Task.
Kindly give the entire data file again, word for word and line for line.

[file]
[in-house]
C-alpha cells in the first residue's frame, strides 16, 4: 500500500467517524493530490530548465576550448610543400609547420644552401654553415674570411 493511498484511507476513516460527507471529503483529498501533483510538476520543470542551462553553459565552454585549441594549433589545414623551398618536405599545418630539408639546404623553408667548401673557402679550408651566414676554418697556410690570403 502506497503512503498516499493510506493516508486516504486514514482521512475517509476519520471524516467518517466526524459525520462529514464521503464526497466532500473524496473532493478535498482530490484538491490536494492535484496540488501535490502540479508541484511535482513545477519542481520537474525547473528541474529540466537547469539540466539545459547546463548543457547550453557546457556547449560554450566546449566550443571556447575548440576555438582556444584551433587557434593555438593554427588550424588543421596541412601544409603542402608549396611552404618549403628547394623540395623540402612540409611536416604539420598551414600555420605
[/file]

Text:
[in-house]
C-alpha cells in the first residue's frame, strides 16, 4: 500500500467517524493530490530548465576550448610543400609547420644552401654553415674570411 493511498484511507476513516460527507471529503483529498501533483510538476520543470542551462553553459565552454585549441594549433589545414623551398618536405599545418630539408639546404623553408667548401673557402679550408651566414676554418697556410690570403 502506497503512503498516499493510506493516508486516504486514514482521512475517509476519520471524516467518517466526524459525520462529514464521503464526497466532500473524496473532493478535498482530490484538491490536494492535484496540488501535490502540479508541484511535482513545477519542481520537474525547473528541474529540466537547469539540466539545459547546463548543457547550453557546457556547449560554450566546449566550443571556447575548440576555438582556444584551433587557434593555438593554427588550424588543421596541412601544409603542402608549396611552404618549403628547394623540395623540402612540409611536416604539420598551414600555420605